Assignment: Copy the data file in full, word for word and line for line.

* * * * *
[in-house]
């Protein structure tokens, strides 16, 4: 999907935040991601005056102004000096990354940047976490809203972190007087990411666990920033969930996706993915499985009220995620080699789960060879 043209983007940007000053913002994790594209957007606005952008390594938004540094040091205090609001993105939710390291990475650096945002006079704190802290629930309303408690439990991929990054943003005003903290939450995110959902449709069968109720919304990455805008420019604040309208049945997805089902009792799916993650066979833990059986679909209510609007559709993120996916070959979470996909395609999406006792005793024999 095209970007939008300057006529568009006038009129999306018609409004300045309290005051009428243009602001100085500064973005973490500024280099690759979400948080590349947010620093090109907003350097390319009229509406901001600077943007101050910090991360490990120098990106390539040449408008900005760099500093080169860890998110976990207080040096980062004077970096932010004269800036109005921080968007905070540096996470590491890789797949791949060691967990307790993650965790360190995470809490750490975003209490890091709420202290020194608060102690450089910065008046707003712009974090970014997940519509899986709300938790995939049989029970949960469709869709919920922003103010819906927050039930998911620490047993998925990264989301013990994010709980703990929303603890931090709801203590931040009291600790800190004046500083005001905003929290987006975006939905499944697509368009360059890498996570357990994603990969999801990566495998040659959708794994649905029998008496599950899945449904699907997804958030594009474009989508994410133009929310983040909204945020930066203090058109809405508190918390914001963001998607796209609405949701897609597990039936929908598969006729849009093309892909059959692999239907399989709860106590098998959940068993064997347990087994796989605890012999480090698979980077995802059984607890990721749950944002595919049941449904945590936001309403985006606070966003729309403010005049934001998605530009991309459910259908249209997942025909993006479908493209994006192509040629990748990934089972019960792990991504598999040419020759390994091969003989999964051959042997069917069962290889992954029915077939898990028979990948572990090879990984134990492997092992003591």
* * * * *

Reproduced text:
[in-house]
């Protein structure tokens, strides 16, 4: 999907935040991601005056102004000096990354940047976490809203972190007087990411666990920033969930996706993915499985009220995620080699789960060879 043209983007940007000053913002994790594209957007606005952008390594938004540094040091205090609001993105939710390291990475650096945002006079704190802290629930309303408690439990991929990054943003005003903290939450995110959902449709069968109720919304990455805008420019604040309208049945997805089902009792799916993650066979833990059986679909209510609007559709993120996916070959979470996909395609999406006792005793024999 095209970007939008300057006529568009006038009129999306018609409004300045309290005051009428243009602001100085500064973005973490500024280099690759979400948080590349947010620093090109907003350097390319009229509406901001600077943007101050910090991360490990120098990106390539040449408008900005760099500093080169860890998110976990207080040096980062004077970096932010004269800036109005921080968007905070540096996470590491890789797949791949060691967990307790993650965790360190995470809490750490975003209490890091709420202290020194608060102690450089910065008046707003712009974090970014997940519509899986709300938790995939049989029970949960469709869709919920922003103010819906927050039930998911620490047993998925990264989301013990994010709980703990929303603890931090709801203590931040009291600790800190004046500083005001905003929290987006975006939905499944697509368009360059890498996570357990994603990969999801990566495998040659959708794994649905029998008496599950899945449904699907997804958030594009474009989508994410133009929310983040909204945020930066203090058109809405508190918390914001963001998607796209609405949701897609597990039936929908598969006729849009093309892909059959692999239907399989709860106590098998959940068993064997347990087994796989605890012999480090698979980077995802059984607890990721749950944002595919049941449904945590936001309403985006606070966003729309403010005049934001998605530009991309459910259908249209997942025909993006479908493209994006192509040629990748990934089972019960792990991504598999040419020759390994091969003989999964051959042997069917069962290889992954029915077939898990028979990948572990090879990984134990492997092992003591």